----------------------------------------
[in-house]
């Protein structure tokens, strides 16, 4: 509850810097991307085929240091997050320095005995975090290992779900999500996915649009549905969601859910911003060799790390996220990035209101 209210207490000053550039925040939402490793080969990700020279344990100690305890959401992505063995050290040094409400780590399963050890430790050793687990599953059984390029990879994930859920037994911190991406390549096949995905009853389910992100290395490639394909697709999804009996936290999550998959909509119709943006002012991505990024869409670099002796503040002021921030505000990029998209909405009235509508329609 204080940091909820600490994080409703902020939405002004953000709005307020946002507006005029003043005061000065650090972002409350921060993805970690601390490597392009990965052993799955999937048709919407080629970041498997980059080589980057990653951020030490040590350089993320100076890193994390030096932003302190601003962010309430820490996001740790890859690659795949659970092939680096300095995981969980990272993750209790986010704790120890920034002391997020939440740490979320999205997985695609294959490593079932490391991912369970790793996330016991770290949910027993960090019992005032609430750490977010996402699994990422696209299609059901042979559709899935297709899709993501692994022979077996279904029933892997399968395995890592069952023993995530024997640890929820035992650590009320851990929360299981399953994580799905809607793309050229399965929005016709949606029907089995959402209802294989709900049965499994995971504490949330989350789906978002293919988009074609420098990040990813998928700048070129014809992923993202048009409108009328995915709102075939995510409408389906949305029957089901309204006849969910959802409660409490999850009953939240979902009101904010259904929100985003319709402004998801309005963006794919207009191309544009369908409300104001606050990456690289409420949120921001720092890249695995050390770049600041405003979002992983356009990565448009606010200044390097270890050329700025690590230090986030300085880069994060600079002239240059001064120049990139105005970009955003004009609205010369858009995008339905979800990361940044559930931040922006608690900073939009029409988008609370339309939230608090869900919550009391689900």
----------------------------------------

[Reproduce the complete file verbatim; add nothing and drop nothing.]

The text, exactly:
[in-house]
């Protein structure tokens, strides 16, 4: 509850810097991307085929240091997050320095005995975090290992779900999500996915649009549905969601859910911003060799790390996220990035209101 209210207490000053550039925040939402490793080969990700020279344990100690305890959401992505063995050290040094409400780590399963050890430790050793687990599953059984390029990879994930859920037994911190991406390549096949995905009853389910992100290395490639394909697709999804009996936290999550998959909509119709943006002012991505990024869409670099002796503040002021921030505000990029998209909405009235509508329609 204080940091909820600490994080409703902020939405002004953000709005307020946002507006005029003043005061000065650090972002409350921060993805970690601390490597392009990965052993799955999937048709919407080629970041498997980059080589980057990653951020030490040590350089993320100076890193994390030096932003302190601003962010309430820490996001740790890859690659795949659970092939680096300095995981969980990272993750209790986010704790120890920034002391997020939440740490979320999205997985695609294959490593079932490391991912369970790793996330016991770290949910027993960090019992005032609430750490977010996402699994990422696209299609059901042979559709899935297709899709993501692994022979077996279904029933892997399968395995890592069952023993995530024997640890929820035992650590009320851990929360299981399953994580799905809607793309050229399965929005016709949606029907089995959402209802294989709900049965499994995971504490949330989350789906978002293919988009074609420098990040990813998928700048070129014809992923993202048009409108009328995915709102075939995510409408389906949305029957089901309204006849969910959802409660409490999850009953939240979902009101904010259904929100985003319709402004998801309005963006794919207009191309544009369908409300104001606050990456690289409420949120921001720092890249695995050390770049600041405003979002992983356009990565448009606010200044390097270890050329700025690590230090986030300085880069994060600079002239240059001064120049990139105005970009955003004009609205010369858009995008339905979800990361940044559930931040922006608690900073939009029409988008609370339309939230608090869900919550009391689900």